What is most troublesome is how many in the profession deny these things even exist let alone how often they really occur. I find it amazing that every nurse on this board is the good nurse who has never done any of these things or witnessed them more than twice in their careers. The same is true of physician message boards.
All one has to do is work a single 16 hour shift in a hospital setting to know it is true and occurs more than most will admit.
This goes back to the first point I made, wanting to protect the profession and one’s self from being besmirched and bringing the profession down. How much trust does the profession (of nursing), OR any profession earn when they deny the existence of real problems that plague it?
You only have to look at the catholic church and the sexual abuse scandal. It was not the abuse that caused the lost of trust, but the denial that it existed. Just recently Pope Francis apologized for Church's sexual abuse. His honesty, transparency, and commitment to change is what is winning back trust and respect for the church.
I wait to see how many posts attack both your post and mine, saying that we are wrong, our perceptions are wrong, this doesn’t happen, etc. My response to providers that say they have never done these things or witnessed them is that they are the EXCEPTION and NOT the rule.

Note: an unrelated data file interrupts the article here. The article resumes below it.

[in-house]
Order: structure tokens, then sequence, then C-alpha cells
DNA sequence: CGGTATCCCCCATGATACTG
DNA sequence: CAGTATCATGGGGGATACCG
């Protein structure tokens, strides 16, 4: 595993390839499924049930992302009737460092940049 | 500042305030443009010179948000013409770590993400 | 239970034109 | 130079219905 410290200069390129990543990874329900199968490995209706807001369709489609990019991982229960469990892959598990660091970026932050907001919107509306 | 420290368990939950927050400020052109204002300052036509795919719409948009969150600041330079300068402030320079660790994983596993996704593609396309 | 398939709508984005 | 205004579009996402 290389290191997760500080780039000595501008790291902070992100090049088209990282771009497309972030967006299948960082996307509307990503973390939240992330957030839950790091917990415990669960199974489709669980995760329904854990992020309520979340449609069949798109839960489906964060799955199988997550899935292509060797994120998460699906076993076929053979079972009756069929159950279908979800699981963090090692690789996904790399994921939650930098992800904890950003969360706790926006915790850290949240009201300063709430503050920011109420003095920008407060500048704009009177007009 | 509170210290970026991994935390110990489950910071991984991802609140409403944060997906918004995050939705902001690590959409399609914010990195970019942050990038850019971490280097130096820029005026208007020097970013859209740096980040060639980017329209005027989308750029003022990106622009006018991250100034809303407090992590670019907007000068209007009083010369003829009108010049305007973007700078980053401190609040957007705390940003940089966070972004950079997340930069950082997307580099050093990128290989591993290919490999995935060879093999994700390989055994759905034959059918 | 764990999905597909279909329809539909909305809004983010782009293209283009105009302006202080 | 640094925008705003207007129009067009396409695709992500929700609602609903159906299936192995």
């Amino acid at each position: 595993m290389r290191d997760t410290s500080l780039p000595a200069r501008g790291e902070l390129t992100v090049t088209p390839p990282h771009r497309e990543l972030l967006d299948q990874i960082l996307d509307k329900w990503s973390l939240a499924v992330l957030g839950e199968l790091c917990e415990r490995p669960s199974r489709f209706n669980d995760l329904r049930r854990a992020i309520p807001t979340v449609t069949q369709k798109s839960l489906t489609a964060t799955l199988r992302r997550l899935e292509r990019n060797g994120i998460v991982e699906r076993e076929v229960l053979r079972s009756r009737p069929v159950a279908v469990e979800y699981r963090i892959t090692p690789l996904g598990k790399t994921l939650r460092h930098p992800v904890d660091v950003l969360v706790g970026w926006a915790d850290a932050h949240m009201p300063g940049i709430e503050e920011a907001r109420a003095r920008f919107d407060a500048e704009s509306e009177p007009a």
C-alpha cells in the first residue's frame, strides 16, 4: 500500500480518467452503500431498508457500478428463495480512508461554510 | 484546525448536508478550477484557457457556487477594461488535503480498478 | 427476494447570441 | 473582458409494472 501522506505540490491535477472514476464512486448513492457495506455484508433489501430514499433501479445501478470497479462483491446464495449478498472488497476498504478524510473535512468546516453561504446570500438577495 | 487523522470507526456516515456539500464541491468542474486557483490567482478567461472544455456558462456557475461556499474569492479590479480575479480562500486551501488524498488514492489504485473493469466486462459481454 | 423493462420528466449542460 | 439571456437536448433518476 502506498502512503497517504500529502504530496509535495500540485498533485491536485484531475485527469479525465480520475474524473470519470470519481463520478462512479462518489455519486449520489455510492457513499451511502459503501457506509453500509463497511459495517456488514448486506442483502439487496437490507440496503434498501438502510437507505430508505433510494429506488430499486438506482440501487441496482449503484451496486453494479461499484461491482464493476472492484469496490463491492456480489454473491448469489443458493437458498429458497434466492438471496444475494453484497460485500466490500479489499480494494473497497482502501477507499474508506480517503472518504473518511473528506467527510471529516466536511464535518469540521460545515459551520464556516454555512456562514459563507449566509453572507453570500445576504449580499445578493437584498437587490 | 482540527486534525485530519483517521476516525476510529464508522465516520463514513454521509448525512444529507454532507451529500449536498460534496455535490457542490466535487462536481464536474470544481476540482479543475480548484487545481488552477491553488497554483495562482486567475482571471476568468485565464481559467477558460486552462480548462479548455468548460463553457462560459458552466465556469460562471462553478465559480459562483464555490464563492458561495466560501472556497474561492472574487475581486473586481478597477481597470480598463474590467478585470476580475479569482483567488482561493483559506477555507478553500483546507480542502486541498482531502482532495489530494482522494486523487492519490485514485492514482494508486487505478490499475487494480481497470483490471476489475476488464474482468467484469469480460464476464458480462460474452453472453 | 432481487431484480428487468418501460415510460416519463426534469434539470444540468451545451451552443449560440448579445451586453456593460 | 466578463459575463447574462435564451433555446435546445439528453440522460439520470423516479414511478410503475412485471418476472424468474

It also disqualifies them from discussing the issue because they don’t believe that the issue exists. Before we can even begin to devise and implement a solution with those people, we have to prove that the sky is blue.Sep 19, '15I'll drink to this. You certainly hit this nail smack dab on the head. I used to be a MedSurg and Hospice nurse. I was the nurse that patients asked for by name, even in our hospice community. Man, I thought I would work until I was a little bent over lady with white hair, limping in to care for people far past my retirement age. I absolutely loved being a hands-on, compassionate, caring nurse. That is until one day I could not get out of bed, literally.